Cotton is the No. 1 cash crop on the High Plains of Texas.
One bale of cotton weighs about 500 pounds.
Cotton growers on the High Plains produce, on average, 4 million bales per year. That’s about 2/3 of the Texas cotton crop, 1/4 of the nation’s crop, and 4% of the world cotton crop!
An average High Plains cotton crop is enough to make almost a billion pairs of jeans, or 1.738 billion men's sports shirts! That’s enough to make sure everyone in the United States has at least two pairs of jeans!
United States paper currency is made of 75% cotton and 25% linen. So, your money has cotton in it, too!
Cotton is good for all seasons because it keeps the body cool in the summer and warm in the winter.
Cotton isn’t just a fiber crop; it’s a food crop, too! Cottonseed oil is used mainly as a salad or cooking oil.
Thomas Edison tried more than 1,000 different materials before deciding that charred cotton made the ideal filament for the very first light bulb.
The average American owns seven pairs of blue jeans.
Eli Whitney invented the cotton gin during the Industrial Revolution which changed the face of the cottonindustry forever.
Cotton has been cultivated and used to make fabrics for at least 7,000 years, and may have existed in Egypt as early as 12,000 B.C.
The Cotton Belt, a chain of the 17 states that grow cotton, spans the southern half of the United States, stretching from Virginia to California. But Texas is the nation’s #1 cotton-producing state.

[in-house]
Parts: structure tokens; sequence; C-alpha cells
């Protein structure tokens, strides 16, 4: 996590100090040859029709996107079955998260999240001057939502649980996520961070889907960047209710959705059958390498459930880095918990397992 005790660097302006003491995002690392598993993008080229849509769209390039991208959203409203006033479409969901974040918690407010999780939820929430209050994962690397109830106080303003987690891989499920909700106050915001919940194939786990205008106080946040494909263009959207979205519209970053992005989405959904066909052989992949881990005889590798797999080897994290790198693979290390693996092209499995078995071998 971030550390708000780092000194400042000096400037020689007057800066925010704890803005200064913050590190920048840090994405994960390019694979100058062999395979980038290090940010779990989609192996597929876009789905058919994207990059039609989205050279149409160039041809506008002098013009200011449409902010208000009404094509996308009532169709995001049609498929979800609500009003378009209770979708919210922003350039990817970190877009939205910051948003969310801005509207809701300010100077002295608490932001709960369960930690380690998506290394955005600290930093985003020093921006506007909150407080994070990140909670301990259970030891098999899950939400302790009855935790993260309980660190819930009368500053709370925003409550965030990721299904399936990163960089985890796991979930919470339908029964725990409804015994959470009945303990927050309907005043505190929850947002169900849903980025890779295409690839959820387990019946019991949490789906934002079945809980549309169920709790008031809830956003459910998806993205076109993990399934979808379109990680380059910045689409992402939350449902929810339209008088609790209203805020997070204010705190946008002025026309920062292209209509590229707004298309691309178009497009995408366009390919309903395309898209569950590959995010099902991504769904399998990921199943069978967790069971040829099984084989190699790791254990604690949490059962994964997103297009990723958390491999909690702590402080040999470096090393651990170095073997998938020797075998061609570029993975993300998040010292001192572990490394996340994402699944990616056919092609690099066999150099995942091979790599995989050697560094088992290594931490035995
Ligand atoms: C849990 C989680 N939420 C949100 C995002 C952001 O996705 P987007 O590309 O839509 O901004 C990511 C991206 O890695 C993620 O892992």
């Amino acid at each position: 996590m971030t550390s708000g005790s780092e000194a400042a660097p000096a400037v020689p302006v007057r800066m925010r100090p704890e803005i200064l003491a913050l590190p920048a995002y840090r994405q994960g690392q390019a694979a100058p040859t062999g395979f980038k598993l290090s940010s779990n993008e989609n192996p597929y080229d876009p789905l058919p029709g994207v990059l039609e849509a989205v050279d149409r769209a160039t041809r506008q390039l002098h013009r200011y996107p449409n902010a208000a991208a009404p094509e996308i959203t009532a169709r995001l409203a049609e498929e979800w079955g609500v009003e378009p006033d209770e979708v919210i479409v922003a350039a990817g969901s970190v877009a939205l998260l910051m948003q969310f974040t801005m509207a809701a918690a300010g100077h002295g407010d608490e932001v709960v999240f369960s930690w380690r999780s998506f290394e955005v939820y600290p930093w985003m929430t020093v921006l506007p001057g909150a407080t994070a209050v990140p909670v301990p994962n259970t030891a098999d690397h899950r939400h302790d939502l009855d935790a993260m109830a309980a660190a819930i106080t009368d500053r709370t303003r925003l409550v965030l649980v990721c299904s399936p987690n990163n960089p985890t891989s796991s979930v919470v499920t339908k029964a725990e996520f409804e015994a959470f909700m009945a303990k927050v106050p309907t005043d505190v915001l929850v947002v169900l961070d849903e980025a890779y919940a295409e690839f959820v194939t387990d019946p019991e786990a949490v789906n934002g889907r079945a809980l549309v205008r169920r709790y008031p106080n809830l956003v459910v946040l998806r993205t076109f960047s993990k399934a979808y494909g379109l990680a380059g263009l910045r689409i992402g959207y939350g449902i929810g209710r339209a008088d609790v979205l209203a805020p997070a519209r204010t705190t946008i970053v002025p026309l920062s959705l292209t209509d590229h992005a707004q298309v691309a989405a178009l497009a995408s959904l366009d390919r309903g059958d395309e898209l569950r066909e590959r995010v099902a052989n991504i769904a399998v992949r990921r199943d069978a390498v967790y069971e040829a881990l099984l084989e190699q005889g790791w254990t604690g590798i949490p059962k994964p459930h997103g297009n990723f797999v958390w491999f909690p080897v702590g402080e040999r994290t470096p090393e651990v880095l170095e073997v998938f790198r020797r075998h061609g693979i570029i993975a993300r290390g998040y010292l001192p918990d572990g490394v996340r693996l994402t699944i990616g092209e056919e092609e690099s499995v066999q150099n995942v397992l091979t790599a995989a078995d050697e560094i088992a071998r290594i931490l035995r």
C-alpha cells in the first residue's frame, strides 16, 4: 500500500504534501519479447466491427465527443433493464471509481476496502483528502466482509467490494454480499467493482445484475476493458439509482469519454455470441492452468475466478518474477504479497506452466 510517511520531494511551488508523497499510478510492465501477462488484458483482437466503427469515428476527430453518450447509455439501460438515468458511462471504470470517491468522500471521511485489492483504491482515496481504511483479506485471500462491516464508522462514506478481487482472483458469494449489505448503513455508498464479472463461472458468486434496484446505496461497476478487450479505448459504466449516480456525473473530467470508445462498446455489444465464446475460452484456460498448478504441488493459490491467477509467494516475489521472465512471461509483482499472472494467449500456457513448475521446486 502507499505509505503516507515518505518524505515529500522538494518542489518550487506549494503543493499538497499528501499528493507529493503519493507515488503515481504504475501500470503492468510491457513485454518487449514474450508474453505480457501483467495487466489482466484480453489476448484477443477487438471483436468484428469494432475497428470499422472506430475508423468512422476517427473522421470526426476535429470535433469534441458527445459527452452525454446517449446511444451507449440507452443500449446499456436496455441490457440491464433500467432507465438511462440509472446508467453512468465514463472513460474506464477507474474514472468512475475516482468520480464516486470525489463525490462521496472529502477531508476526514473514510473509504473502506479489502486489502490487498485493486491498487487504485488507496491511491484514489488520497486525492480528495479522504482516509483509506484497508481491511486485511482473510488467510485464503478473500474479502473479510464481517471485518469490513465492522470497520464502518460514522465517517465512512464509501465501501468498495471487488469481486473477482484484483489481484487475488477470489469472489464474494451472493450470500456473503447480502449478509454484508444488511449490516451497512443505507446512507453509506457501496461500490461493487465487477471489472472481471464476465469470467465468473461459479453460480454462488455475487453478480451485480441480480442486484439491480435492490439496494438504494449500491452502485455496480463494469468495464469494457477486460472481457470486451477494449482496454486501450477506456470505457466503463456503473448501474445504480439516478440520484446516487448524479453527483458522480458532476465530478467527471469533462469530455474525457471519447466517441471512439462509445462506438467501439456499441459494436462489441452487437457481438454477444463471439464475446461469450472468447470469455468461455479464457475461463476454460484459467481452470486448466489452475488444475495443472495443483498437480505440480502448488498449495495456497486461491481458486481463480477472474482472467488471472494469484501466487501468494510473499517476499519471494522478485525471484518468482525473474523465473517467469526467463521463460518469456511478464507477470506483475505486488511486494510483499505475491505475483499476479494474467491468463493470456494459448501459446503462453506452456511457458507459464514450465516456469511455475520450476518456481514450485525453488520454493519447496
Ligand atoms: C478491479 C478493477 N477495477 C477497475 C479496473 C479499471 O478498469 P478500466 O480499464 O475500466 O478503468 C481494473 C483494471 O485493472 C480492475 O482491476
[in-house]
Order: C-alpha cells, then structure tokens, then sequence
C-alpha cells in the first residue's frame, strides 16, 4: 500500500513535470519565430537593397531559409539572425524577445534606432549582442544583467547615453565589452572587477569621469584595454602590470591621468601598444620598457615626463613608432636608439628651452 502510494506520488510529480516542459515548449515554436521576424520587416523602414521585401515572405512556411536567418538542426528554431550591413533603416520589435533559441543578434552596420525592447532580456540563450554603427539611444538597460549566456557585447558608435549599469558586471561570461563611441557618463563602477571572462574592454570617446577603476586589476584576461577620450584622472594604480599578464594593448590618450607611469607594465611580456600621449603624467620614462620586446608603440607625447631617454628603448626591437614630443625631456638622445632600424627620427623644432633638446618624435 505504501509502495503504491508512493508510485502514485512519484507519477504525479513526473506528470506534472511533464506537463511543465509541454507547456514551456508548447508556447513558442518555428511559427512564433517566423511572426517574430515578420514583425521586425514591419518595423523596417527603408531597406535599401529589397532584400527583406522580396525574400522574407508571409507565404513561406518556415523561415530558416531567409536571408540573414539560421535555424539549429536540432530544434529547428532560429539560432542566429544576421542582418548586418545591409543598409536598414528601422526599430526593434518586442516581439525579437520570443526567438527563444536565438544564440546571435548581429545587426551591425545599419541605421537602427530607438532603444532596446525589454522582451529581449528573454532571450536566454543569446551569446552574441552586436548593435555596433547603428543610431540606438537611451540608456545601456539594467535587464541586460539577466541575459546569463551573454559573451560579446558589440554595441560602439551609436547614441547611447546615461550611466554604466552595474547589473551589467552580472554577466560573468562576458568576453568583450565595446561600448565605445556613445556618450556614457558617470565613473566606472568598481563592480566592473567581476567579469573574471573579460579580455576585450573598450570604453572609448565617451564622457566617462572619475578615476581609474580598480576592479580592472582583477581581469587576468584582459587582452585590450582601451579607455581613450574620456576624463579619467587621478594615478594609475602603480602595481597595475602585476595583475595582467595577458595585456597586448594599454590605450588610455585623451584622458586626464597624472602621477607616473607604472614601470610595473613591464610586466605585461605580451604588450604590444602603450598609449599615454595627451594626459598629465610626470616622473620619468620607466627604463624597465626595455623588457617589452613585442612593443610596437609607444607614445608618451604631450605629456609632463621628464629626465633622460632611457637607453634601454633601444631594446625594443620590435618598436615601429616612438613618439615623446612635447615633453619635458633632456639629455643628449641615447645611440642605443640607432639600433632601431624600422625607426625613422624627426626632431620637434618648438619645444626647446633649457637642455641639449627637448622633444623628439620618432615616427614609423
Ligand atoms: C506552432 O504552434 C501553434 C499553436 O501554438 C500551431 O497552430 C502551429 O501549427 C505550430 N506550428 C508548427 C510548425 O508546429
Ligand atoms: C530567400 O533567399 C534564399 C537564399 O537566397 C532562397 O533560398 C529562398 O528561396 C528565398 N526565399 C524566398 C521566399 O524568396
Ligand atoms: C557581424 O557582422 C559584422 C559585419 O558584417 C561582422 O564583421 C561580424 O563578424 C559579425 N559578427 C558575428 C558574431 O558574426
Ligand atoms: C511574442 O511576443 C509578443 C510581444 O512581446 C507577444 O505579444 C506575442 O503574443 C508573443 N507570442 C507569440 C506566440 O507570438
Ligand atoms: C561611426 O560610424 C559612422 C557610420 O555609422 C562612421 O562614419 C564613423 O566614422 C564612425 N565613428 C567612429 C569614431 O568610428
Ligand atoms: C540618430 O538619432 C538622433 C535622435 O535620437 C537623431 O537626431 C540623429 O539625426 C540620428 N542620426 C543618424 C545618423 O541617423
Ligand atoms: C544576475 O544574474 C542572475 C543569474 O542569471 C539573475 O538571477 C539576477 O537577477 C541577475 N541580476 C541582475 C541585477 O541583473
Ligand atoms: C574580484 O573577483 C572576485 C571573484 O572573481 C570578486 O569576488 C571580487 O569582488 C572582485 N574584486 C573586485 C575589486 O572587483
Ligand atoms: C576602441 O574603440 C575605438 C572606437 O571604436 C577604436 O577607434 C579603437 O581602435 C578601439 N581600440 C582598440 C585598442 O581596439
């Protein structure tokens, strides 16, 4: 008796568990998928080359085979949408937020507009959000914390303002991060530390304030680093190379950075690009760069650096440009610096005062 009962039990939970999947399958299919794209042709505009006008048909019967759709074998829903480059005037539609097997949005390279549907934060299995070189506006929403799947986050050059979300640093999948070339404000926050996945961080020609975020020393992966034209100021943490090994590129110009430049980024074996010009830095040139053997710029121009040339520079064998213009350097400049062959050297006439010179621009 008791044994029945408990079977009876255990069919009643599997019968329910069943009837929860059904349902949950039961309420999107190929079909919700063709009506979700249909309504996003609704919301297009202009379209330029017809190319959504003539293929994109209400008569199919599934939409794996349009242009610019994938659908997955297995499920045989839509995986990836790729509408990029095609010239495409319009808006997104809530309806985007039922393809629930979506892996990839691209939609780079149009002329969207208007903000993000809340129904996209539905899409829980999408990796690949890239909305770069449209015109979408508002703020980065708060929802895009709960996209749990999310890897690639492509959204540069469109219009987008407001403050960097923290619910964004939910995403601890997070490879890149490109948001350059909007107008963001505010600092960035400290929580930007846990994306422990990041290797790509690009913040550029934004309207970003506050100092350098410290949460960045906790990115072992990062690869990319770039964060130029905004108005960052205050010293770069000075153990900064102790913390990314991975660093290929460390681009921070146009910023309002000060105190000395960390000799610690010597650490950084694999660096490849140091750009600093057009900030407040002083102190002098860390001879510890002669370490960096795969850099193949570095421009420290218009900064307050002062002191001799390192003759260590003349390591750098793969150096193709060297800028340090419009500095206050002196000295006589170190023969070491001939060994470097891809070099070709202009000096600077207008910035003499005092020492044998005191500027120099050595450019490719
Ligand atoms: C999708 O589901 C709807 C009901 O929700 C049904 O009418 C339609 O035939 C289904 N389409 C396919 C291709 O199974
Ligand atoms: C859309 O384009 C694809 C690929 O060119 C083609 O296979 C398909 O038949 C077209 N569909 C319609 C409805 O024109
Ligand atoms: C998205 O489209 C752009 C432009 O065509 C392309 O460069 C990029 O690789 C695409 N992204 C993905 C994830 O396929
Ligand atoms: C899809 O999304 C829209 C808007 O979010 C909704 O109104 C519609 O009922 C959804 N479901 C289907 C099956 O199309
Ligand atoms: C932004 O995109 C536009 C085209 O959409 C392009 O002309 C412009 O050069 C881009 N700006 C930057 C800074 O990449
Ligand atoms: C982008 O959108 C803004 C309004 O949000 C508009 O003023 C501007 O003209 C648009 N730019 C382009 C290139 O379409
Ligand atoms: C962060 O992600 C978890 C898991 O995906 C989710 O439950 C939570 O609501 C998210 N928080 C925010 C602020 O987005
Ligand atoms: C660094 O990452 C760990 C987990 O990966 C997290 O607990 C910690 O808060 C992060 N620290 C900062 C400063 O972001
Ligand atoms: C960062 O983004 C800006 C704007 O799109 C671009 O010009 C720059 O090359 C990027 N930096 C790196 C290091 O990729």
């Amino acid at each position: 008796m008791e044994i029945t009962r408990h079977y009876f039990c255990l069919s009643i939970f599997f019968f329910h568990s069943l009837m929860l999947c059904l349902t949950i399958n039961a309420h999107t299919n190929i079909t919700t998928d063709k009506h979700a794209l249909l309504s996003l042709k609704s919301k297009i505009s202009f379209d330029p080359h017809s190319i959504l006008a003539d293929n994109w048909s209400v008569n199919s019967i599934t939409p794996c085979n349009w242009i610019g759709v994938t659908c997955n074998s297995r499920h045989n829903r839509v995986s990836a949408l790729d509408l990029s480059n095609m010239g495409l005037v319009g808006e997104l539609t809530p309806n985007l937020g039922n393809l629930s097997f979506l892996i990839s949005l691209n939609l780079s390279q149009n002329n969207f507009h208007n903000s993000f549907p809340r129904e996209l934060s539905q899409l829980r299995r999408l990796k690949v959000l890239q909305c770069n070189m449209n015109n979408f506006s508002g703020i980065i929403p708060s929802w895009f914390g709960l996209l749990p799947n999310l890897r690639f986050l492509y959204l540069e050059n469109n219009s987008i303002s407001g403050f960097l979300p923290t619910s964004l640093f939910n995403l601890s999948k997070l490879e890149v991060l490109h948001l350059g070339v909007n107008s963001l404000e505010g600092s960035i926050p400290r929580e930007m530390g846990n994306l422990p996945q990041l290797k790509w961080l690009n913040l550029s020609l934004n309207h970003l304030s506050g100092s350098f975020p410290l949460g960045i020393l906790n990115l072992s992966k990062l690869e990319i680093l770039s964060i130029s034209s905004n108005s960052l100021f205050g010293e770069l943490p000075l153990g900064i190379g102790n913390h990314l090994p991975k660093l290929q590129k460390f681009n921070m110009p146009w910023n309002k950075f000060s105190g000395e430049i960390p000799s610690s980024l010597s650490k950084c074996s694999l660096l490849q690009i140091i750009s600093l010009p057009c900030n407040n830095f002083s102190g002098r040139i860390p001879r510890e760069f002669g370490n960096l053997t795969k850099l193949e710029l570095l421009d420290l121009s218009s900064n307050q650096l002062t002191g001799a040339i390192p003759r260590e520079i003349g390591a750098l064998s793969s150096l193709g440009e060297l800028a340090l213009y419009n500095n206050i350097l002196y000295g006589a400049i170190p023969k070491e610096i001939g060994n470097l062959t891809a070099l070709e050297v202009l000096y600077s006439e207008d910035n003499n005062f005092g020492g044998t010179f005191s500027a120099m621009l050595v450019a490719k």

150 yards of cotton are contained in every baseball – and it’s in hotdogs, ice cream, potato chips, and even bologna!
The Wright Brothers used cotton to cover the wings of their aircraft for the first powered flight in 1903.
Terrycloth is favored for towels because cotton can absorb up to 27 times its own weight in water.
Cotton fiber can be woven or knitted into fabrics such as velvet, corduroy, chambray, velour, jersey and flannel.
Almost all parts of the cotton plant are used in some way, including the cottonseed, lint (raw cotton fiber), stalk and hull (shell). For example, popular uses for cotton fiber include clothing apparel such as denim jeans, socks, towels, t-shirts, bed sheets and underwear, home furnishings and industrial/medical products such as tents, bandages and cotton swabs.
Thanks to all of the organizations included on lubbockag.com for facts and information regarding each industry. Facts and information: National Cotton Council, Cotton Incorporated, the National Agricultural Statistics Service, Texas Corn Producers, National Sorghum Producers, Sorghum Checkoff, Texas Peanut Producers Board, Plains Cotton Cooperative, Plains Cotton Growers